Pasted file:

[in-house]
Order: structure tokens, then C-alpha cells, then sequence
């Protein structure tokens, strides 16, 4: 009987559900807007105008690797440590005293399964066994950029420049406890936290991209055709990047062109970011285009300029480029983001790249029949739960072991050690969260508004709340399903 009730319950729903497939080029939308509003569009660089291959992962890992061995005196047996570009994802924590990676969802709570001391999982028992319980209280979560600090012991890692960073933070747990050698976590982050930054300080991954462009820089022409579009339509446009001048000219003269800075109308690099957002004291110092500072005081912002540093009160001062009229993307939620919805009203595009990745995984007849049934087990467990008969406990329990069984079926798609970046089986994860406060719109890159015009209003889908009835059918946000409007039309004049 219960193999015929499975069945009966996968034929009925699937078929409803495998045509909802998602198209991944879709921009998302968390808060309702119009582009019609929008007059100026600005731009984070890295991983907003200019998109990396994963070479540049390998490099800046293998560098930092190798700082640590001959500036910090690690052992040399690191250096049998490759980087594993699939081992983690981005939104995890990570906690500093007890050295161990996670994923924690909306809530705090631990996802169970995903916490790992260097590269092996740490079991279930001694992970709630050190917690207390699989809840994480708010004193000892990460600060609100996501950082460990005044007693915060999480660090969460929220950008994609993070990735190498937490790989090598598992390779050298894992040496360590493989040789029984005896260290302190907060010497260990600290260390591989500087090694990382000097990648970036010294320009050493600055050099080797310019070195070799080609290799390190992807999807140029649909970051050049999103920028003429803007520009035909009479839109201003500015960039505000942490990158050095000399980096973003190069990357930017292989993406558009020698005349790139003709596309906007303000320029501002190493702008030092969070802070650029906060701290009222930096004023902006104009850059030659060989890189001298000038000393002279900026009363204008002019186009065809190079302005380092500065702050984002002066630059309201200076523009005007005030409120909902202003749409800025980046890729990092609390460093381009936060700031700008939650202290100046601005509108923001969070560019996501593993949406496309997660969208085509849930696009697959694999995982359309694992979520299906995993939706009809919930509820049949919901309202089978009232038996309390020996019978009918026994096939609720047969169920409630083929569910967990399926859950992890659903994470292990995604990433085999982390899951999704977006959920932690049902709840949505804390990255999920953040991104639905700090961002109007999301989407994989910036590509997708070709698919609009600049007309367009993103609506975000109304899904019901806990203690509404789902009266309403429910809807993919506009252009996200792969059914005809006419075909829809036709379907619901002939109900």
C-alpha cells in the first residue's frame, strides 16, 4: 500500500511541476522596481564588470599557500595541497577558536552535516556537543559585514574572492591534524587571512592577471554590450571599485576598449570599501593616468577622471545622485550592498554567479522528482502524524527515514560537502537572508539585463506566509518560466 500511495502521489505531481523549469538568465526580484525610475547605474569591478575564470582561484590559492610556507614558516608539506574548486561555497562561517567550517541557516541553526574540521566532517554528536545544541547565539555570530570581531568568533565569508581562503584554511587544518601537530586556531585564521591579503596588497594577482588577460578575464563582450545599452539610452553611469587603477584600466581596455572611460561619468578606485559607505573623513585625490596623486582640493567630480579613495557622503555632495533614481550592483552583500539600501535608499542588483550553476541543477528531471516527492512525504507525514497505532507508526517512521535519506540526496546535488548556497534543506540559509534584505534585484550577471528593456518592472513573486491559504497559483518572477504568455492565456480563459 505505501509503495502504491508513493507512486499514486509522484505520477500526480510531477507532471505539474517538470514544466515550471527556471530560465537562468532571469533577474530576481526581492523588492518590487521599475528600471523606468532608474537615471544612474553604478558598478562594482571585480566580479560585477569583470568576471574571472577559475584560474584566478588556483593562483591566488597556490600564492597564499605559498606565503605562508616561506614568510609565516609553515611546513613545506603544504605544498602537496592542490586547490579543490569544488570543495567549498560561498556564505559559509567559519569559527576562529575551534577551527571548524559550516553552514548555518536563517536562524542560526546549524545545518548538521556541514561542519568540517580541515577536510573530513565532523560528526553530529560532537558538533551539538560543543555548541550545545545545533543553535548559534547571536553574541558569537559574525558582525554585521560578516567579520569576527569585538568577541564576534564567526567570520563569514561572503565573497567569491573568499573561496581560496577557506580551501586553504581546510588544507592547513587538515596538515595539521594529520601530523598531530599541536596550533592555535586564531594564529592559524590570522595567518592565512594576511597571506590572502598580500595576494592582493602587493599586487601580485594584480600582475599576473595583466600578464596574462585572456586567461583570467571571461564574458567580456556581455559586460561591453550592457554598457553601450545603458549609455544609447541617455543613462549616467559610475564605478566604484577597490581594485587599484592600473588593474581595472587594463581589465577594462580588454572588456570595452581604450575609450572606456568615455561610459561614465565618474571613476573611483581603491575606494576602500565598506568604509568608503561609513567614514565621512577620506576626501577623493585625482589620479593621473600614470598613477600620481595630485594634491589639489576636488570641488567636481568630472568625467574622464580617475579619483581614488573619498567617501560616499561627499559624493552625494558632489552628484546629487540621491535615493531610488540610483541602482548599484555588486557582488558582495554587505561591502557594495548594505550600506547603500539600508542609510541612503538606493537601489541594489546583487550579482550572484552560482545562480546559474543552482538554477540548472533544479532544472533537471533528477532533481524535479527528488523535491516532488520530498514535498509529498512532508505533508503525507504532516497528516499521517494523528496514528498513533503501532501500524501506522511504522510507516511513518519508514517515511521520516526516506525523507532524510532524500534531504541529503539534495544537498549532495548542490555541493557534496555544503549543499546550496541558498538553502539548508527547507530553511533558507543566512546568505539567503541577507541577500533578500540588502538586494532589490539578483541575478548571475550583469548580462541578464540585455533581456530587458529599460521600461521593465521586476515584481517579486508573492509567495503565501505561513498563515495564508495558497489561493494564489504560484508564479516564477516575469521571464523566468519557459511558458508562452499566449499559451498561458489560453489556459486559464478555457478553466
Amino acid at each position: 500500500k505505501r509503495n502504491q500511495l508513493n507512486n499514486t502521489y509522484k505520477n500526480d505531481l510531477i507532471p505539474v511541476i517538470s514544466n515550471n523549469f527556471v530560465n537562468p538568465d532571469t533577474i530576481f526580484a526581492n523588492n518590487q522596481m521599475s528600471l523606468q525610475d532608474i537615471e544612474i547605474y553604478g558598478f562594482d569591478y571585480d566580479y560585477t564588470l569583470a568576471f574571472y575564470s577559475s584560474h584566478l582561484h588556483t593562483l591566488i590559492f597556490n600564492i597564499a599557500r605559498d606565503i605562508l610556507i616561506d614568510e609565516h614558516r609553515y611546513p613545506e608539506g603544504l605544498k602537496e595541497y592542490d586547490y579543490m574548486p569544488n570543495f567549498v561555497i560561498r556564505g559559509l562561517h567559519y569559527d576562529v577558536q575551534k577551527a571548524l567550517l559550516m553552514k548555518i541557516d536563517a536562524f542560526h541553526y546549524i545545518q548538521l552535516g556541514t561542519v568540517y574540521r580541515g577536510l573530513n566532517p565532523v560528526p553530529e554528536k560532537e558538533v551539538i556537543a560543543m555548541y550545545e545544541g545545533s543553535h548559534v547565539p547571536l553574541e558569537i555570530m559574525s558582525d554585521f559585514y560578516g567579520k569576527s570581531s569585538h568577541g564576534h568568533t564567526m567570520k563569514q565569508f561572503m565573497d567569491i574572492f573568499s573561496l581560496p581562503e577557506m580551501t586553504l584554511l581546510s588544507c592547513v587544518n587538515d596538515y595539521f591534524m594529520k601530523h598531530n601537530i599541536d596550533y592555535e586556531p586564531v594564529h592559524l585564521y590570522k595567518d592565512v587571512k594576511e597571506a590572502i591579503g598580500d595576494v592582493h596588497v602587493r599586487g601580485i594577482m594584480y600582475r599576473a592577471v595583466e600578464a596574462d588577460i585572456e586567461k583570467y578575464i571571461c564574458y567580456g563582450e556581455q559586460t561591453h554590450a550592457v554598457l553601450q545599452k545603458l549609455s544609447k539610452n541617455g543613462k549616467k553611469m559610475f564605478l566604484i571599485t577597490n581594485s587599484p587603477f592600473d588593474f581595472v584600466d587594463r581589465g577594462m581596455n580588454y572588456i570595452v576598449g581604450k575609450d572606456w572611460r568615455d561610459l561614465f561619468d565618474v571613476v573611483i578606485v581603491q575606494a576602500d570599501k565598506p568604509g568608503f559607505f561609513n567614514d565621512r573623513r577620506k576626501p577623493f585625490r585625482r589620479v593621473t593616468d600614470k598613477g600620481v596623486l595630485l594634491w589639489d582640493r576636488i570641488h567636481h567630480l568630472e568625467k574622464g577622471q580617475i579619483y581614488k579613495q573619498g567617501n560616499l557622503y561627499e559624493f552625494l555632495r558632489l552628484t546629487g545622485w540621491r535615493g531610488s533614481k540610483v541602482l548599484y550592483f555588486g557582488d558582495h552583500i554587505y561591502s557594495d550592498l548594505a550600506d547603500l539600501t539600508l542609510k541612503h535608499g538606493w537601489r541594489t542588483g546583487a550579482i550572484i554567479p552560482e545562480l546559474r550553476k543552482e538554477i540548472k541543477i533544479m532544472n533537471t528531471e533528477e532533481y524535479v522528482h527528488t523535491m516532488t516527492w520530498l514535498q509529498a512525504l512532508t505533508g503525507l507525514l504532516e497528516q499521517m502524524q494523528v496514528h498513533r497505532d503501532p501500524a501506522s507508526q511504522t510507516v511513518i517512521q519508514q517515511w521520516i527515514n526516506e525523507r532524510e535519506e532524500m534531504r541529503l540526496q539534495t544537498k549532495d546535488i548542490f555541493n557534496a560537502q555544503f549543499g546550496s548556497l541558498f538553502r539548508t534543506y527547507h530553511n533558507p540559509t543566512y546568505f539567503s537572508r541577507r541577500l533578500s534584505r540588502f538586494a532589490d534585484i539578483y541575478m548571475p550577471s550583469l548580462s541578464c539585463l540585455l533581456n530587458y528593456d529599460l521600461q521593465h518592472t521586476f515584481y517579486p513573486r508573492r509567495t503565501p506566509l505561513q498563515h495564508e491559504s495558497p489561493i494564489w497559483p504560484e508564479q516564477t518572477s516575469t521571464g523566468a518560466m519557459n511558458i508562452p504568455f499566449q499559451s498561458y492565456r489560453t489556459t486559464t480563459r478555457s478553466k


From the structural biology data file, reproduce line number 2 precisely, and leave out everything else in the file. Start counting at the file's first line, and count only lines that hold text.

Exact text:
Order: structure tokens, then C-alpha cells, then sequence